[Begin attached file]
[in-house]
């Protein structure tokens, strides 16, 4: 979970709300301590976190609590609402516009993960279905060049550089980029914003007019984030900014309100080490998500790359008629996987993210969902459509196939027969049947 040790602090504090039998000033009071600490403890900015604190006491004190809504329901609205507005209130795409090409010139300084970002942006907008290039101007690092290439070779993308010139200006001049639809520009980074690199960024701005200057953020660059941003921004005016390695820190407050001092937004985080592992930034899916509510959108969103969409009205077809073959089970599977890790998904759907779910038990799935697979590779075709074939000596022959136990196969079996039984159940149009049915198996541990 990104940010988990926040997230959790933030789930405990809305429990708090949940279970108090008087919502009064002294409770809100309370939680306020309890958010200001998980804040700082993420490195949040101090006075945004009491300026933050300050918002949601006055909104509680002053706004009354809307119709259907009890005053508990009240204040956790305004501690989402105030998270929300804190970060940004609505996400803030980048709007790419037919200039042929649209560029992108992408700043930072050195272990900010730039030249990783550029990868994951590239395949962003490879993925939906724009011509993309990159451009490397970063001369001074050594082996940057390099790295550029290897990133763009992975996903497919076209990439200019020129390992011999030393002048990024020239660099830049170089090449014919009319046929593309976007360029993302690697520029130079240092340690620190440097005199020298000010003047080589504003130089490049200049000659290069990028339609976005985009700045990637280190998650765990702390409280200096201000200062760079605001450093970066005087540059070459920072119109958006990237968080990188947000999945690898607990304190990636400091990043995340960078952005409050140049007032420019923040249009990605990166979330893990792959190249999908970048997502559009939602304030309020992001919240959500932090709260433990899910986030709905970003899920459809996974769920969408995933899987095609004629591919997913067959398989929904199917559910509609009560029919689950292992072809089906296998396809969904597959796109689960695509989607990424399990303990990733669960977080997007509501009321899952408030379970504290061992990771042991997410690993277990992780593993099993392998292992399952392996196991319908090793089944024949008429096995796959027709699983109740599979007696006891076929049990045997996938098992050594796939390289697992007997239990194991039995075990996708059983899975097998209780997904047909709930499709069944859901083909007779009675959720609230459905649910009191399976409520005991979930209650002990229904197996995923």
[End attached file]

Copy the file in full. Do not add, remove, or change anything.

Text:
[in-house]
């Protein structure tokens, strides 16, 4: 979970709300301590976190609590609402516009993960279905060049550089980029914003007019984030900014309100080490998500790359008629996987993210969902459509196939027969049947 040790602090504090039998000033009071600490403890900015604190006491004190809504329901609205507005209130795409090409010139300084970002942006907008290039101007690092290439070779993308010139200006001049639809520009980074690199960024701005200057953020660059941003921004005016390695820190407050001092937004985080592992930034899916509510959108969103969409009205077809073959089970599977890790998904759907779910038990799935697979590779075709074939000596022959136990196969079996039984159940149009049915198996541990 990104940010988990926040997230959790933030789930405990809305429990708090949940279970108090008087919502009064002294409770809100309370939680306020309890958010200001998980804040700082993420490195949040101090006075945004009491300026933050300050918002949601006055909104509680002053706004009354809307119709259907009890005053508990009240204040956790305004501690989402105030998270929300804190970060940004609505996400803030980048709007790419037919200039042929649209560029992108992408700043930072050195272990900010730039030249990783550029990868994951590239395949962003490879993925939906724009011509993309990159451009490397970063001369001074050594082996940057390099790295550029290897990133763009992975996903497919076209990439200019020129390992011999030393002048990024020239660099830049170089090449014919009319046929593309976007360029993302690697520029130079240092340690620190440097005199020298000010003047080589504003130089490049200049000659290069990028339609976005985009700045990637280190998650765990702390409280200096201000200062760079605001450093970066005087540059070459920072119109958006990237968080990188947000999945690898607990304190990636400091990043995340960078952005409050140049007032420019923040249009990605990166979330893990792959190249999908970048997502559009939602304030309020992001919240959500932090709260433990899910986030709905970003899920459809996974769920969408995933899987095609004629591919997913067959398989929904199917559910509609009560029919689950292992072809089906296998396809969904597959796109689960695509989607990424399990303990990733669960977080997007509501009321899952408030379970504290061992990771042991997410690993277990992780593993099993392998292992399952392996196991319908090793089944024949008429096995796959027709699983109740599979007696006891076929049990045997996938098992050594796939390289697992007997239990194991039995075990996708059983899975097998209780997904047909709930499709069944859901083909007779009675959720609230459905649910009191399976409520005991979930209650002990229904197996995923």